STUDIES IN THE NEW TESTAMENT
“It is for discipline that you endure; God deals with you as with sons; for what son is there whom his father does not discipline? But if you are without discipline, of which all have become partakers, then you are illegitimate children and not sons. Furthermore, we had earthly fathers to discipline us, and we respected them; shall we not much rather be subject to the Father of spirits, and live? For they disciplined us for a short time as seemed best to them, but He disciplines us for our good, that we may share His holiness. All discipline for the moment seems not to be joyful, but sorrowful; yet to those who have been trained by it, afterwards it yields the peaceful fruit of righteousness.”
(Hebrews 12:7-11 NASB)
If you had the choice of having a father who disciplined you in a firm and loving way or a father who didn’t discipline you at all, which would you choose? For those who have had the former kind of disciplinarian, the answer is easy. When we look back upon our early lives and see how our fathers helped us grow up as children of God through their training, we respect them and thank the Lord for them.
As believers, we recognize that we needed discipline because of our inherently rebellious nature. Without caring discipline, we would be like an un-weeded garden. If you have ever tried raising vegetables in that neglectful manner, you know that such gardens are not very productive.
While we were going through those “weeding” years, we weren’t very happy when discipline was meted out. But over time, the careful rearing we received from our parents bore the fruit of Christian maturity in our lives.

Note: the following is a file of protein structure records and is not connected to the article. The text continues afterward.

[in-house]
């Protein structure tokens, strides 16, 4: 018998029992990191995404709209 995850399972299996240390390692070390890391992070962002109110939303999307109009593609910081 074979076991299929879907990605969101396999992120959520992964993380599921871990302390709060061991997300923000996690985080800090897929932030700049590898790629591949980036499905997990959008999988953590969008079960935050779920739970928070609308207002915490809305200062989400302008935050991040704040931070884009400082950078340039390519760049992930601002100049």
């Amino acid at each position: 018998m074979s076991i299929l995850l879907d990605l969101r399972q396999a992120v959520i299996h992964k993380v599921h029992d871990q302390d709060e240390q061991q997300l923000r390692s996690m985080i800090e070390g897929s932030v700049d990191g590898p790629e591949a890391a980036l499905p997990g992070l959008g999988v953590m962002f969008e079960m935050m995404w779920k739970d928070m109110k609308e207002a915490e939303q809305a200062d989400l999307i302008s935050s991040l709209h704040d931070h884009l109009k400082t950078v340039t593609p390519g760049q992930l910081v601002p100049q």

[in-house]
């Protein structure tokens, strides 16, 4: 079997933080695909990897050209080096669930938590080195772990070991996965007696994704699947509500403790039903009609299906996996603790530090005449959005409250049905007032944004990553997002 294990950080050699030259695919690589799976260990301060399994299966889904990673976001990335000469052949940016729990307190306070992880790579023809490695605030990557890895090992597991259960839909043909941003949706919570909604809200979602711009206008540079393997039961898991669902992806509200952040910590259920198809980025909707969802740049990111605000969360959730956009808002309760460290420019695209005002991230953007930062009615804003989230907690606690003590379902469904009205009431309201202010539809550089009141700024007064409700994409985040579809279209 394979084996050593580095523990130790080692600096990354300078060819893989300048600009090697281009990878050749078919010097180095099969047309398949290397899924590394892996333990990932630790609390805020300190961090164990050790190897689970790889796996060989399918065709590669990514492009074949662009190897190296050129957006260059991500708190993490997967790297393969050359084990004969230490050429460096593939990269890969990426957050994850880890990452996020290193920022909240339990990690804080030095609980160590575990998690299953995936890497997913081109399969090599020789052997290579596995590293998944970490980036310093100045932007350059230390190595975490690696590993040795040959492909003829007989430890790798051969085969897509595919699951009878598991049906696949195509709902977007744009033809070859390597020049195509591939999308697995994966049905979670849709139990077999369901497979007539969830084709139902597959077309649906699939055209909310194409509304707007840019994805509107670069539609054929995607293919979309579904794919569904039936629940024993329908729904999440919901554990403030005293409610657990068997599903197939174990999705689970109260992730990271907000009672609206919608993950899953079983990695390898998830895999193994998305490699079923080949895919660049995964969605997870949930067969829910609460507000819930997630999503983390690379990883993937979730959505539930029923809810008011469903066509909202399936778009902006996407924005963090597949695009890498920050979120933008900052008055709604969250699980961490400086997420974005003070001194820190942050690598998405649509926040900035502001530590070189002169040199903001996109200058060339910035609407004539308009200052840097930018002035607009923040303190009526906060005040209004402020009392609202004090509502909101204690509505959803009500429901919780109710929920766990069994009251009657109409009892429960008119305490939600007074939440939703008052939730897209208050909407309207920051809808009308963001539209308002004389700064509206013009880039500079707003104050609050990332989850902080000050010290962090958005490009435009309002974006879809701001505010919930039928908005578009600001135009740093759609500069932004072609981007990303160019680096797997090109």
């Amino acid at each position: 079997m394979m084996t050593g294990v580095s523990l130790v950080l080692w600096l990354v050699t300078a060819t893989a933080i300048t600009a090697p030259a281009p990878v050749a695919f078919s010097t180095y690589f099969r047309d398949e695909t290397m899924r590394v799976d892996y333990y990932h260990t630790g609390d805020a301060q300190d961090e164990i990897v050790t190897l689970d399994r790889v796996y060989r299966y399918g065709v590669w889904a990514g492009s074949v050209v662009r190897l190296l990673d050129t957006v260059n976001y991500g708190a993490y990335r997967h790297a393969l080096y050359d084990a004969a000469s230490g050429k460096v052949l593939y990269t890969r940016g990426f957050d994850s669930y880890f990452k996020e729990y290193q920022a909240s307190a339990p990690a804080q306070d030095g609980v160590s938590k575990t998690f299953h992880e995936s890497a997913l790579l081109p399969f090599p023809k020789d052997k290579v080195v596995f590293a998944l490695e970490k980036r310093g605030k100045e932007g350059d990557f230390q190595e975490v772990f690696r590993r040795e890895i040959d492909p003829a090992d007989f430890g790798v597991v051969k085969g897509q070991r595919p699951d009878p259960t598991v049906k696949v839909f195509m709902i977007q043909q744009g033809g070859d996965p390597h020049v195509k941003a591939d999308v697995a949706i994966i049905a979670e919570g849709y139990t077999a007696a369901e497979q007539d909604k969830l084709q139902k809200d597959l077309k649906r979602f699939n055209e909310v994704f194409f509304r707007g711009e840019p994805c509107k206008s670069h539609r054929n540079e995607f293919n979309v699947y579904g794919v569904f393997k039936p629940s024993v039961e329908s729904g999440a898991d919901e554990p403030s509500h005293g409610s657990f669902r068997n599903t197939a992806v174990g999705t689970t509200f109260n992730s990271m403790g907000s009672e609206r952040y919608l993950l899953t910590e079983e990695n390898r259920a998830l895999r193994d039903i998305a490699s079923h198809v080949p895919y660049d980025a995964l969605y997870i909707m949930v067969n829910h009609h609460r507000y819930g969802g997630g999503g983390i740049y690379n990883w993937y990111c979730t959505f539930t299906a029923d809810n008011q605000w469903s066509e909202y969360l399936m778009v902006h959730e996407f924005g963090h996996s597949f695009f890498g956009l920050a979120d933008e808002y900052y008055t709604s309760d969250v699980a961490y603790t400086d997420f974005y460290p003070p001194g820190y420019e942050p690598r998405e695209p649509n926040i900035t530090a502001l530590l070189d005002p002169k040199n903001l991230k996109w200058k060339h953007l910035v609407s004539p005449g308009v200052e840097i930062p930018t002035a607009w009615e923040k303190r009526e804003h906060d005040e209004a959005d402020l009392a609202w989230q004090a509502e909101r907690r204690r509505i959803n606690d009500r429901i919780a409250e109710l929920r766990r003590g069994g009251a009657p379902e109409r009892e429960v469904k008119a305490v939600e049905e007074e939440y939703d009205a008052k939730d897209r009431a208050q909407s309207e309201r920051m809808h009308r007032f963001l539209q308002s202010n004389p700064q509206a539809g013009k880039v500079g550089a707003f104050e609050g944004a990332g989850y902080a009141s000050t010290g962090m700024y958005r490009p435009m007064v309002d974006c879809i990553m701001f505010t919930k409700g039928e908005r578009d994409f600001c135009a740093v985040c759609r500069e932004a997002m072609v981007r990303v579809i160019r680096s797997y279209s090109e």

We understand that our fathers’ discipline wasn’t always perfect. This is due to the simple fact that they were sinners like us. But we forgave them, just as we forgive others who have wronged us.
While we had imperfect fathers who tried their best to raise us, thankfully we all have a heavenly Father Who is perfectly loving, patient, merciful, gracious, wise, and good in disciplining us. Above all, He is a forgiving Father Who does not disown us for our waywardness, but pardons us for all our transgressions through our Savior Jesus Christ.
In His governance of our lives, He has used various afflictions and hardships to bless us with His correction and training. His disciplinary measures may have included problems with our health, interpersonal troubles, subjection to economic challenges or natural disasters, or similar trials.
None of God’s discipline is easy to undergo or pleasant to experience. Instead, it can be very painful and grievous.
However, we have learned from God’s Word that everything works together for our good (Romans 8:28). And the great good that comes from God’s discipline is the blessed fruit of growth in Christian faith, hope, and love. Through His gracious Word of life and salvation in Christ Jesus, our Father in heaven helps us to be transformed in the spirit of our minds so that we become more Christ-like, growing in righteousness and true holiness (see Ephesians 4:22-24 and Romans 12:2).
Knowing all this about God’s loving discipline, with His help we submit to and patiently endure it.
Praise be to God for making us part of His eternal family, and for His loving discipline!
Mark Gullerud is pastor of Redeemer Lutheran Church in Bowdle, South Dakota, and Zion Lutheran Church in Ipswich, South Dakota.